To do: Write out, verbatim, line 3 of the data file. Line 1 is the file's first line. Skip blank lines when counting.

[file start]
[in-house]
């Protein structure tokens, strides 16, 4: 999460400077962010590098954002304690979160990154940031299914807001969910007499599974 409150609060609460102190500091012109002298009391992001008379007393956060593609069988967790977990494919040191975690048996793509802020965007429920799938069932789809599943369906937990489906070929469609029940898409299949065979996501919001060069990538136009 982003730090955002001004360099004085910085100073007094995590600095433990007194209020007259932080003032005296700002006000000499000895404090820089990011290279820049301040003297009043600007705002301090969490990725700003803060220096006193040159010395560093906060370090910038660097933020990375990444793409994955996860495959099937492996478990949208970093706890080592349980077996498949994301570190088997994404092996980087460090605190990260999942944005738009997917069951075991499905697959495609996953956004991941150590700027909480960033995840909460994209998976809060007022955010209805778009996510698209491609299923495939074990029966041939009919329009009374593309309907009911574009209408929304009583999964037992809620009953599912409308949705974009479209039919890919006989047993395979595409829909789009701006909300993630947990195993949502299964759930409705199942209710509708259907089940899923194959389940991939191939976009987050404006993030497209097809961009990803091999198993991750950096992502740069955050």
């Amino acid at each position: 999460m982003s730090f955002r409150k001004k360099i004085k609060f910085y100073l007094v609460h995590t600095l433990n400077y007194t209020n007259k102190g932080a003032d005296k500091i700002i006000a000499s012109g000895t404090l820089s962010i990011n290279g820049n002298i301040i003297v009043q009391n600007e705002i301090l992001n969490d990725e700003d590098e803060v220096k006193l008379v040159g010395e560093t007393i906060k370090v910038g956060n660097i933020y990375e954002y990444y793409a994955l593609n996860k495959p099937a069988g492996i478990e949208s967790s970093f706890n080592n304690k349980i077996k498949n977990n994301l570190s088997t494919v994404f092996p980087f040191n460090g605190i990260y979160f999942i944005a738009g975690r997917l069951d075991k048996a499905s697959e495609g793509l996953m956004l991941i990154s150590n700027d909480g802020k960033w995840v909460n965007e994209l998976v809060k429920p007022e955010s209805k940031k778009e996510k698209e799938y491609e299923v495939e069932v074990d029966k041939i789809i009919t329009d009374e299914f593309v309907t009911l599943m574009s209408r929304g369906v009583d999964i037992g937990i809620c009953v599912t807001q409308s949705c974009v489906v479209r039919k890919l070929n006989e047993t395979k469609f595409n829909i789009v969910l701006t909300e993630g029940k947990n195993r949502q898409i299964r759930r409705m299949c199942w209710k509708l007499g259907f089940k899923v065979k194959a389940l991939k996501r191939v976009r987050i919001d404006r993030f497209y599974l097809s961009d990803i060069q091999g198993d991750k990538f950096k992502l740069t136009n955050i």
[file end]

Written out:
């Amino acid at each position: 999460m982003s730090f955002r409150k001004k360099i004085k609060f910085y100073l007094v609460h995590t600095l433990n400077y007194t209020n007259k102190g932080a003032d005296k500091i700002i006000a000499s012109g000895t404090l820089s962010i990011n290279g820049n002298i301040i003297v009043q009391n600007e705002i301090l992001n969490d990725e700003d590098e803060v220096k006193l008379v040159g010395e560093t007393i906060k370090v910038g956060n660097i933020y990375e954002y990444y793409a994955l593609n996860k495959p099937a069988g492996i478990e949208s967790s970093f706890n080592n304690k349980i077996k498949n977990n994301l570190s088997t494919v994404f092996p980087f040191n460090g605190i990260y979160f999942i944005a738009g975690r997917l069951d075991k048996a499905s697959e495609g793509l996953m956004l991941i990154s150590n700027d909480g802020k960033w995840v909460n965007e994209l998976v809060k429920p007022e955010s209805k940031k778009e996510k698209e799938y491609e299923v495939e069932v074990d029966k041939i789809i009919t329009d009374e299914f593309v309907t009911l599943m574009s209408r929304g369906v009583d999964i037992g937990i809620c009953v599912t807001q409308s949705c974009v489906v479209r039919k890919l070929n006989e047993t395979k469609f595409n829909i789009v969910l701006t909300e993630g029940k947990n195993r949502q898409i299964r759930r409705m299949c199942w209710k509708l007499g259907f089940k899923v065979k194959a389940l991939k996501r191939v976009r987050i919001d404006r993030f497209y599974l097809s961009d990803i060069q091999g198993d991750k990538f950096k992502l740069t136009n955050i």